New Look 6431

NewLook6431

After struggling with my first jacket, I thought this dress would be a breeze. And it was…except that I made a horrible error…

Until recently my career has focused on following instructions. Deviations from procedure were a big no no. I haven’t yet developed a good core understanding of sewing so I tend to stick pretty closely to the instructions. I attached front to back, then bodice to skirt. I took what I learned from the jacket and sewed mainly without pins and was very pleased with my work. Then came adding the zip and I realised that the waist was in fact too small. 😦

I did a lot of unpicking and then ignored the pattern instructions. I attached bodice to skirt, added the zip, and then attached front to back with some alterations. It was a little tricky as I had already attached the bias binding to the arm holes and didn’t unpick that. So the side seams (particularly under the armholes) don’t look quite as nice as I originally did but the main thing is that it now fits.

The frustrating thing is that I already had the relevant knowledge, I just didn’t know. When I made a dress in a sewing class in 2013, my teacher told me to add top to bottom first instead of front to back. But she didn’t explain why (ie. makes it easier to alter the size if it isn’t quite right) and I never thought about the reason why. So here I am, mindlessly following the instructions like I always do, instead of actually understanding what I’m doing. This is what makes me still a beginner despite sewing for four years.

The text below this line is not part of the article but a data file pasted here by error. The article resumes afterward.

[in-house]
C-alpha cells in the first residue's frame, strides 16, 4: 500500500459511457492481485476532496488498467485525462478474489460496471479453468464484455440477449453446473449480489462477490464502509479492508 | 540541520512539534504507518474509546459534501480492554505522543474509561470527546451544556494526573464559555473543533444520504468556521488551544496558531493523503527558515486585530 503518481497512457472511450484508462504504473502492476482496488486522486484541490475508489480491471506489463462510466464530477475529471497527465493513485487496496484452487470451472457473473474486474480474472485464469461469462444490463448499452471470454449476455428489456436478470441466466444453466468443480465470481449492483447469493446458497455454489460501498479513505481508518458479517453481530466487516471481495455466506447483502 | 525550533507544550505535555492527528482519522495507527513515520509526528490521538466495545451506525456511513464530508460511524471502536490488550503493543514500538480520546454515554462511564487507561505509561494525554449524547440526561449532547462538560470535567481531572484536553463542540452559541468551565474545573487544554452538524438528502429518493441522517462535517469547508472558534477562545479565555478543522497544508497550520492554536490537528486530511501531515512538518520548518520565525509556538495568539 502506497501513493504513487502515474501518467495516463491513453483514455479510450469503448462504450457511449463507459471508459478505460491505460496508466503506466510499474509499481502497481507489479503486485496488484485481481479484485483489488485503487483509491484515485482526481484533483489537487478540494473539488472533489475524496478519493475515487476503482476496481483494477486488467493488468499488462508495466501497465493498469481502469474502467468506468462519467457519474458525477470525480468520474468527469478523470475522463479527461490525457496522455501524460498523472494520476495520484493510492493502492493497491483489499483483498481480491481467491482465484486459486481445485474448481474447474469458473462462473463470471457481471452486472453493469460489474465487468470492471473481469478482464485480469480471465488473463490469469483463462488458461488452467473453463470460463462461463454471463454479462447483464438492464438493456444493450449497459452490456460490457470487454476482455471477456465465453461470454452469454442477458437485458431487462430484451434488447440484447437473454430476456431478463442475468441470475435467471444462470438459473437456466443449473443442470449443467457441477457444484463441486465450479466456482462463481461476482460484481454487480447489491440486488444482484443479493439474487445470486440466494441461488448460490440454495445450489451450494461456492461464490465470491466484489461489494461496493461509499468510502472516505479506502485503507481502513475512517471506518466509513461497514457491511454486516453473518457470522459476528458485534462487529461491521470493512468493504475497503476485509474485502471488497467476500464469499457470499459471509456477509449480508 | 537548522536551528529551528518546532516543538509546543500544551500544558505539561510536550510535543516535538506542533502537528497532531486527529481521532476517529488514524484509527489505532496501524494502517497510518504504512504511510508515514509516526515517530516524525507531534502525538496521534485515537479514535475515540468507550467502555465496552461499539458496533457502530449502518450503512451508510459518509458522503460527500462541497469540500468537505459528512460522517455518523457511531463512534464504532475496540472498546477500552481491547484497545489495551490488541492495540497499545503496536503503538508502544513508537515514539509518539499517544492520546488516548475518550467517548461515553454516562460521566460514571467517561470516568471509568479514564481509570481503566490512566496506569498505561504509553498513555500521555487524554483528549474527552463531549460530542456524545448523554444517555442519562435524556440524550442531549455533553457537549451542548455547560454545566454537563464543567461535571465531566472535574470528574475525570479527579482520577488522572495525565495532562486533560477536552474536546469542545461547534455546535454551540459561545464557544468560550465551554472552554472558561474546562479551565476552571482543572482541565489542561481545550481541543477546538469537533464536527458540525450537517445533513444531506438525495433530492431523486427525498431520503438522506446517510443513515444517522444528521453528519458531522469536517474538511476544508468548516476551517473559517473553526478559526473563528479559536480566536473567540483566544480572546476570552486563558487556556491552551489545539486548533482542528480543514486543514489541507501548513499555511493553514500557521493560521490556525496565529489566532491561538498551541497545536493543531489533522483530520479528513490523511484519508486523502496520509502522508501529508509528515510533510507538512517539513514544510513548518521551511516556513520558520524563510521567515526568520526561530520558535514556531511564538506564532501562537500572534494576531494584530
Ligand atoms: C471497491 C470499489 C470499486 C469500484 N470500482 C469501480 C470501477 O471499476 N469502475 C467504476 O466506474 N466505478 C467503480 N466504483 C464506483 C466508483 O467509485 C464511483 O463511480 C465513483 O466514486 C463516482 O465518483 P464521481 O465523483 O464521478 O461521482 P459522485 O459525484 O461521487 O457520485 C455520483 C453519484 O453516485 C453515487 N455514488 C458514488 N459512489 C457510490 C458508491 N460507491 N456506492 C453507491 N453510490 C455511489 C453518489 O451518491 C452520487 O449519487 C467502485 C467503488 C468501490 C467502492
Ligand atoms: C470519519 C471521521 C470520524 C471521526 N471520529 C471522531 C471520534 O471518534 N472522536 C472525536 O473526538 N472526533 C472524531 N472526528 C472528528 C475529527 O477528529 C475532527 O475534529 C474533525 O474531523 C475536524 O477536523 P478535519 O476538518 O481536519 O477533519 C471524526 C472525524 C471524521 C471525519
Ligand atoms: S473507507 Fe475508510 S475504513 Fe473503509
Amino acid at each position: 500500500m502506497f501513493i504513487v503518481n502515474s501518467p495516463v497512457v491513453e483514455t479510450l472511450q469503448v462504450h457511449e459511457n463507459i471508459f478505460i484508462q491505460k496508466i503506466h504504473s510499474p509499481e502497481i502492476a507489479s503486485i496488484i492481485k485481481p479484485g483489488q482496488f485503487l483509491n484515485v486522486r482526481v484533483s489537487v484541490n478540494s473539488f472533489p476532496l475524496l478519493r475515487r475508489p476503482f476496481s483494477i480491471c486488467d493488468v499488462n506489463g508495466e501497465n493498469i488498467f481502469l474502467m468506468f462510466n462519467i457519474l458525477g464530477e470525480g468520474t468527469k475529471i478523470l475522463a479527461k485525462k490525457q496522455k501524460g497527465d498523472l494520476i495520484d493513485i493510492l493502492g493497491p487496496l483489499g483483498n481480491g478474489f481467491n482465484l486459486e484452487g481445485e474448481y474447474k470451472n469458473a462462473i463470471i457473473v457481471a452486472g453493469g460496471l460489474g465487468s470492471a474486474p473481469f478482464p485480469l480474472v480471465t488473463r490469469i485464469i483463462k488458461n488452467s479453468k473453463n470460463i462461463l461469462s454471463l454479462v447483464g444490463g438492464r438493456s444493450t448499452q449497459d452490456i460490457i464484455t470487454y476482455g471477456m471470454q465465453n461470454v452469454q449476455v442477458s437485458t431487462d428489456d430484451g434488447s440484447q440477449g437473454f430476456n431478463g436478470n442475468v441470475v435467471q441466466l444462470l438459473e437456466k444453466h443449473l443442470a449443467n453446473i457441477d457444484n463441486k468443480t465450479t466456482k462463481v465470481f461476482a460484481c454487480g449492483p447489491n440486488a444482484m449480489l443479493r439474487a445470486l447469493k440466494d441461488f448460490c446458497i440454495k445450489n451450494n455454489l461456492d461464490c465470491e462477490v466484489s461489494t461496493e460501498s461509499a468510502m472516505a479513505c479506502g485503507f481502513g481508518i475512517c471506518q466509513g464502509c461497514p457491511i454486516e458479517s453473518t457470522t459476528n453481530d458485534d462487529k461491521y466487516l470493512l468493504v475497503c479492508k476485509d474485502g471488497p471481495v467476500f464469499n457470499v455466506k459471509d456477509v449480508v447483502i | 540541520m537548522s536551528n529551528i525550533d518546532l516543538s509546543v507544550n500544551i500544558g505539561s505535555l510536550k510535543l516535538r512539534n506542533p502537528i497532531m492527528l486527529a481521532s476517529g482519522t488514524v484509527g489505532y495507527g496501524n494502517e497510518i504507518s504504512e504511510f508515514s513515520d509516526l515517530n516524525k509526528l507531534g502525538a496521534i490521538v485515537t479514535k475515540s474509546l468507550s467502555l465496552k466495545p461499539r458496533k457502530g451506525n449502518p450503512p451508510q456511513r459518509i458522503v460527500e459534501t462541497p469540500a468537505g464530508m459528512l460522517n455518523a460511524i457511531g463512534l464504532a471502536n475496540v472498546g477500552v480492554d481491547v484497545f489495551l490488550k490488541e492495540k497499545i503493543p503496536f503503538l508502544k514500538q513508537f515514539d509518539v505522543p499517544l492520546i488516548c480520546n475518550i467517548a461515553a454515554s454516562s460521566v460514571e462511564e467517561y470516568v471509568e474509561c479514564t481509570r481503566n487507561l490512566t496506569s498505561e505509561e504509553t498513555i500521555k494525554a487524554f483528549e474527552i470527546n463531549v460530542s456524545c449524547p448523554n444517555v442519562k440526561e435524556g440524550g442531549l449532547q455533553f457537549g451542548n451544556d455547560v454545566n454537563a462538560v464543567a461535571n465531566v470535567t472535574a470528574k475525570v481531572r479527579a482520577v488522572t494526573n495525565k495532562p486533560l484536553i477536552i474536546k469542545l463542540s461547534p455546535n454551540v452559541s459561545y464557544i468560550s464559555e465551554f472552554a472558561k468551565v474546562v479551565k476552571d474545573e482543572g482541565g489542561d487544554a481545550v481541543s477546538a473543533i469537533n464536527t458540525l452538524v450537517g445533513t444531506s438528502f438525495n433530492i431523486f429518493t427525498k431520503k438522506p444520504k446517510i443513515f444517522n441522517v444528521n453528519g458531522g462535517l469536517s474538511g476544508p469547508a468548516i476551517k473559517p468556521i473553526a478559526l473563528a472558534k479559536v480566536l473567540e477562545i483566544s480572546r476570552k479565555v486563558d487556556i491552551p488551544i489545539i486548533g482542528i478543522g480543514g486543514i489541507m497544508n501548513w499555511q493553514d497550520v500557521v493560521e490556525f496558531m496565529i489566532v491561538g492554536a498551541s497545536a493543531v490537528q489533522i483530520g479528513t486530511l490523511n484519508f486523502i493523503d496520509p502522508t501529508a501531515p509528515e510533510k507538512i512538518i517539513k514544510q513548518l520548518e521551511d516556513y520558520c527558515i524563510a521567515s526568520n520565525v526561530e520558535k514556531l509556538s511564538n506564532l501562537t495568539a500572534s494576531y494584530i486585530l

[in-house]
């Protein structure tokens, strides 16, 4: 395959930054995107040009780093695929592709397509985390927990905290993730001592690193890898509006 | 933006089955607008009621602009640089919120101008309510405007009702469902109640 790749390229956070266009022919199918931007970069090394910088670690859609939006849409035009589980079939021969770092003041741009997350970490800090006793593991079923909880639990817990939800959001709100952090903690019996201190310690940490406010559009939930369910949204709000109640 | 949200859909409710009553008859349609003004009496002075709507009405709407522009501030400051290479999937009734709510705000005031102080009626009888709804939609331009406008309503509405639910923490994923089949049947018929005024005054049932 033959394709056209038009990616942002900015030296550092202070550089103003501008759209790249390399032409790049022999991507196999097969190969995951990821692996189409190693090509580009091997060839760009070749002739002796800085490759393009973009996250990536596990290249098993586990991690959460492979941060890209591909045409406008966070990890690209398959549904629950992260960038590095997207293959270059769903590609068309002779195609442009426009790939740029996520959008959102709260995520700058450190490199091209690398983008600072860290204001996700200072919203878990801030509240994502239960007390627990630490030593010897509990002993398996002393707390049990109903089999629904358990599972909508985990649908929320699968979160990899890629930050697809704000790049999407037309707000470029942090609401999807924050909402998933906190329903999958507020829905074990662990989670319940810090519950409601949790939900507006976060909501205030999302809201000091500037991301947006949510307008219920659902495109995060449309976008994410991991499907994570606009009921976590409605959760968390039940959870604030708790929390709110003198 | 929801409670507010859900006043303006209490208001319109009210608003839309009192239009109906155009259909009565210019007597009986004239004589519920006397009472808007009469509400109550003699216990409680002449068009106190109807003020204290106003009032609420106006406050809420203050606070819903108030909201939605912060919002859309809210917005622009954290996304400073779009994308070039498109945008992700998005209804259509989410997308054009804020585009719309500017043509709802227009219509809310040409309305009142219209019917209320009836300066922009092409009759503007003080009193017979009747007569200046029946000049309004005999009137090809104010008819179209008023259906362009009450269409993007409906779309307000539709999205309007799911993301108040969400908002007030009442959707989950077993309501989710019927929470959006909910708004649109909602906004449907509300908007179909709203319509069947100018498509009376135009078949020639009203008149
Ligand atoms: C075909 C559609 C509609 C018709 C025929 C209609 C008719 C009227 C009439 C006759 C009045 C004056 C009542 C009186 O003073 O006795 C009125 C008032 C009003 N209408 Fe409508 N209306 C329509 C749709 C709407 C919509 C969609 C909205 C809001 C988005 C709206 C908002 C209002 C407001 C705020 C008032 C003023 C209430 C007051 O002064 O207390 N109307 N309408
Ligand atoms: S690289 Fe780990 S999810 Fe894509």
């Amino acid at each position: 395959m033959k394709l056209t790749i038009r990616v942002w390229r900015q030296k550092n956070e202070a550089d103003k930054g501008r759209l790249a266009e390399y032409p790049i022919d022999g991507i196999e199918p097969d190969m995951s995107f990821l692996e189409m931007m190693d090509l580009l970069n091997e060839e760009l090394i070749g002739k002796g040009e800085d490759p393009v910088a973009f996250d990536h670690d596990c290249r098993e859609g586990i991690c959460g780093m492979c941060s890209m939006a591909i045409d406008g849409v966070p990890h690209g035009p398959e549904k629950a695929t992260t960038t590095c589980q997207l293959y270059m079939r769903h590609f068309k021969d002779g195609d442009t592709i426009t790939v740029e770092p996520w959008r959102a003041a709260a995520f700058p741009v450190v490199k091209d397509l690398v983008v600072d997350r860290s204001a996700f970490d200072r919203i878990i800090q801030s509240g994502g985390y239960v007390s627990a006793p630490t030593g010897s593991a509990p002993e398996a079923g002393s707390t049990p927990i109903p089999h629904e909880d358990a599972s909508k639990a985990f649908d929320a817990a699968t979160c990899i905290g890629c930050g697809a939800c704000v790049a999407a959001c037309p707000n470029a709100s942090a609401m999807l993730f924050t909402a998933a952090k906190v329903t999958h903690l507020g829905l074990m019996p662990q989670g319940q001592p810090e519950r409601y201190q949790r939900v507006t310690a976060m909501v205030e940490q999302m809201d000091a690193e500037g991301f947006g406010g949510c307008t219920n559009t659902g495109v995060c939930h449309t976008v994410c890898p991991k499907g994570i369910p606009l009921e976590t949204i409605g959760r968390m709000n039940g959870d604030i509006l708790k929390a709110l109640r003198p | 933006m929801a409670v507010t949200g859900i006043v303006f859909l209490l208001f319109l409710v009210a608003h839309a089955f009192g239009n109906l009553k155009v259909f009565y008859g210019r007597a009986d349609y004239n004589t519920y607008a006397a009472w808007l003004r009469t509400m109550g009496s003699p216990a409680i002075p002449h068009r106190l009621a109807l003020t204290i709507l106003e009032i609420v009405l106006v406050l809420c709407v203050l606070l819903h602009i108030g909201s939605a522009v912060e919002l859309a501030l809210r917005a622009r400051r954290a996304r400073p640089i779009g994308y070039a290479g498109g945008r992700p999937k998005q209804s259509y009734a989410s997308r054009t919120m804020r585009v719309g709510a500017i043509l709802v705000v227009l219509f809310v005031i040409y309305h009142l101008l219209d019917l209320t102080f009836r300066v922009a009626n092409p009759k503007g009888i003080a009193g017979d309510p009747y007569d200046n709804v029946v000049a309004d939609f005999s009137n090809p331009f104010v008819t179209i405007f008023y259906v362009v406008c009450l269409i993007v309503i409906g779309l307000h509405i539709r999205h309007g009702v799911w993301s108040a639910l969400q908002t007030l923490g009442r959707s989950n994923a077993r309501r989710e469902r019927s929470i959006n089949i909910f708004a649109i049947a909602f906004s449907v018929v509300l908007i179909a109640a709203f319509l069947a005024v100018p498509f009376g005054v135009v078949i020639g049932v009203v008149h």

At least I now know a to attach my dresses top to bottom instead of front to back. May I never make this mistake again.

McCall’s M7244

I had big plans to make lots of clothes for autumn and winter. But now we are in our second month of winter and I’ve only made one dress (and I feel like most days are way too cold to wear it!). I would probably be better off making winter clothes during summer and vice versa.

This is actually my first time using a McCall’s pattern. The dress also had lining, which I’ve never done for knitted material before. I made two changes. The first was to have an exposed zip. To be honest, the dress is so stretchy that a zip wasn’t needed at all. The second change was to add a neckband. I thought it looked nice with the striped material so I played around to make it work.

I did a fairly good job matching the stripes (for me at least) but one of the back panels didn’t match up the rest of the dress. How frustrating! I had just enough material left to try cutting a new piece.

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My second attempt was a better match but still not right. So I shifted the panel to make it match. The problem with this was that I did not trim the neckline to make it even and completely forgot about it when I was attaching the neckband. FFS!

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Now the I have finally finished, I wish I had put more shape in the waist. And I can’t seem to press the seams out of the way of the sleeves so they look annoyingly puffy. After all the drama, I’m left feeling a little disappointed. But at least I can move onto other projects.

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